While McCain and some bloggers were interested in finding common ground, George Will and his online supporters were focused on a very different tack. To them, a key priority was having the newly empowered Republicans in Congress challenge executive authority.
Debby Durkee at Politically Empowered, for example, strongly supported Will’s thesis. “The executive branch has, through the years, increased its power because of a lazy Congress unwilling to do the hard work of writing laws and performing the necessary oversight of the executive branch…Your representatives need to be reminded that the people’s power rests with the legislature, and we fully intend to keep it.”
Some, however, weren’t sure if Republicans were up for the task.
“Will’s point is clear and good,” agreed Clifton Chadwick. “The big worry is whether the Republicans understand it and have the cojones to do what they must do. Frankly, I am nervous.”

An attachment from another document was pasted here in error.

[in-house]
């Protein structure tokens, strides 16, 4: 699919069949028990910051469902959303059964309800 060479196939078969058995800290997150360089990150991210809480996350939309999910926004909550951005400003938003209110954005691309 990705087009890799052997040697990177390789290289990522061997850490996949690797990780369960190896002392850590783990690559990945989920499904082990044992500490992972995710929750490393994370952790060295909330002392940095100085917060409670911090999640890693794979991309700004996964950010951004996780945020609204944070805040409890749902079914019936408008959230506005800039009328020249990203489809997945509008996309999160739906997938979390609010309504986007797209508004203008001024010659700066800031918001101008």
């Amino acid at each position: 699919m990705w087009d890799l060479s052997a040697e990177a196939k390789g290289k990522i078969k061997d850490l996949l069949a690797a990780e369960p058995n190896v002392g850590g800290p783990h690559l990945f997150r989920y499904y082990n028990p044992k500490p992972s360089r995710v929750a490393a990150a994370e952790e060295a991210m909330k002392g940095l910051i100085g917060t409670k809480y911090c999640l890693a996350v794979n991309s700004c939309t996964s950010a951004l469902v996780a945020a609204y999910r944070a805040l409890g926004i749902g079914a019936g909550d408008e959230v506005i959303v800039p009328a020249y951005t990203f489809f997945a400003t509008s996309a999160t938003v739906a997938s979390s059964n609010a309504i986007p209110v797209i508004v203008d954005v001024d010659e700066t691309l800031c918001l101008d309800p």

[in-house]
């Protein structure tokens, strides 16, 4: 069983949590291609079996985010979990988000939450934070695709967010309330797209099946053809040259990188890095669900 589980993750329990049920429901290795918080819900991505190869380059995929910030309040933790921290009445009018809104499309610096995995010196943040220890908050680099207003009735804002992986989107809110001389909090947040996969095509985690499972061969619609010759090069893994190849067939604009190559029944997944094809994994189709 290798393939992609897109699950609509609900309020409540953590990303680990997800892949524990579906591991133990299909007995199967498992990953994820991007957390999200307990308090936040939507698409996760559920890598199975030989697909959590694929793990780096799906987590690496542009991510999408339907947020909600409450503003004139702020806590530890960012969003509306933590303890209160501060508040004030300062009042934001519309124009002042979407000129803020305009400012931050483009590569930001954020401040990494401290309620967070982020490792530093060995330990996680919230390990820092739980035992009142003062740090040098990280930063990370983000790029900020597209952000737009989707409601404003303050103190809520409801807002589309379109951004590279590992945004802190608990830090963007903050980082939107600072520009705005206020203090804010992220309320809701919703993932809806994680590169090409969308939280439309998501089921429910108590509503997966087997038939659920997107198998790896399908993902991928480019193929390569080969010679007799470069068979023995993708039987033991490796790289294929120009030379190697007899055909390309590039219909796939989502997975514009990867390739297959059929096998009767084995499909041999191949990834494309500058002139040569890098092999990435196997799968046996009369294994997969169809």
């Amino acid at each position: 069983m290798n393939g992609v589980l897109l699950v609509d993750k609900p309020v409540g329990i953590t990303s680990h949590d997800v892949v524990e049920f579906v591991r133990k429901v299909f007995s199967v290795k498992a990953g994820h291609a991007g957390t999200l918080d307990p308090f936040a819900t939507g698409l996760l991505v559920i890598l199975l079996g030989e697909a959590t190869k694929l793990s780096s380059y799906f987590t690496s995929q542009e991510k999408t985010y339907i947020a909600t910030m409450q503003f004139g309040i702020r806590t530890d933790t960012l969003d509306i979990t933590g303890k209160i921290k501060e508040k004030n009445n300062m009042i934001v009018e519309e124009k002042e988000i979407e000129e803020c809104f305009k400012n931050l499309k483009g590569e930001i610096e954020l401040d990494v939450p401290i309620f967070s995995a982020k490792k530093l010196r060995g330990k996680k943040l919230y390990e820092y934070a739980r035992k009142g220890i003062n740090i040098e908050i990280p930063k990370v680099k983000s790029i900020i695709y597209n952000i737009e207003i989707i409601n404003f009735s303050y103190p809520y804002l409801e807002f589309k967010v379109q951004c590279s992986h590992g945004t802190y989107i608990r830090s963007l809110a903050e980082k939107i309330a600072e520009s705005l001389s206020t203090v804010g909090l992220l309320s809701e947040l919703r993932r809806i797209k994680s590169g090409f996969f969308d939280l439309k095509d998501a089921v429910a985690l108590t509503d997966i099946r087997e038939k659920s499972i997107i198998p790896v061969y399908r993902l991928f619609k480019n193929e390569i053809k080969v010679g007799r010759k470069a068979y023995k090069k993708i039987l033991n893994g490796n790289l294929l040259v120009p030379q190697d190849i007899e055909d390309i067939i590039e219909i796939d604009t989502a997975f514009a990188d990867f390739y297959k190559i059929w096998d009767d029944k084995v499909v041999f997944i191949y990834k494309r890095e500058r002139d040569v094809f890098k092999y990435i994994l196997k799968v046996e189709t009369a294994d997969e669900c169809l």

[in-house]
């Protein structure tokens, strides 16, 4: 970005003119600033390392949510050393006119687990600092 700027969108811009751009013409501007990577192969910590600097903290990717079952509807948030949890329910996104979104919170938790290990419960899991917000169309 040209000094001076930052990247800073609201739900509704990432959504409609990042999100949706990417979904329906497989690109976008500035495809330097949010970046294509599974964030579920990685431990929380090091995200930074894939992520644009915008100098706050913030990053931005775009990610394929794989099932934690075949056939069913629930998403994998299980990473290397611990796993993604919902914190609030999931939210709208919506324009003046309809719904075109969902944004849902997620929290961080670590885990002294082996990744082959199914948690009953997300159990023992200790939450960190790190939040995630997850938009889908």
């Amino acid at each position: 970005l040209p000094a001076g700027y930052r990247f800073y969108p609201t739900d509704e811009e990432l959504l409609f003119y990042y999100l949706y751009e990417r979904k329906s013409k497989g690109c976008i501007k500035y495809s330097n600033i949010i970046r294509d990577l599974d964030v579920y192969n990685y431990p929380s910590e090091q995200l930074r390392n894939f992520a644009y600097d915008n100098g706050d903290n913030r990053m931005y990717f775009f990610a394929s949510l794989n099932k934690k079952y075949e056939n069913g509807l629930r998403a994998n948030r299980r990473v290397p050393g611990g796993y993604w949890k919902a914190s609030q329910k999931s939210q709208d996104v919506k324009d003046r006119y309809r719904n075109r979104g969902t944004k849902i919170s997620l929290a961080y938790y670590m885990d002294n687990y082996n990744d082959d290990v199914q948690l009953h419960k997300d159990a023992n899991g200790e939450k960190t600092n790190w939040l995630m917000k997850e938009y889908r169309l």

“The country is watching to see if this Congress has the seriousness of conviction to follow through on the rhetoric upon which they were elected,” added Fred Unger at Emerging Consensus.
Not surprisingly, liberals did not share Will’s perspective.
“You almost want to crack George’s cranium open just to see what’s going on in there,” wrote A Spork in the Drawer after criticizing Will’s historical descriptions of progressives. “One has to wonder if he’s deliberately dishonest or genuinely believes what he says. Actually, given George’s long record of dishonesty…it’s safe to conclude that George Will knows what he’s doing.”
The most viewed news video on YouTube last week was of the dangerous January floods throughout large portions of Australia. According to reports, more than 17,000 homes lost electricity and the total cost of the damage could reach $2 billion.
Taken on January 10 from the second floor of an office building in Toowoomba, the footage illustrates the scope of the flood waters and the extent of the damage. Cars are swept up in the powerful current while streets and buildings are flooded.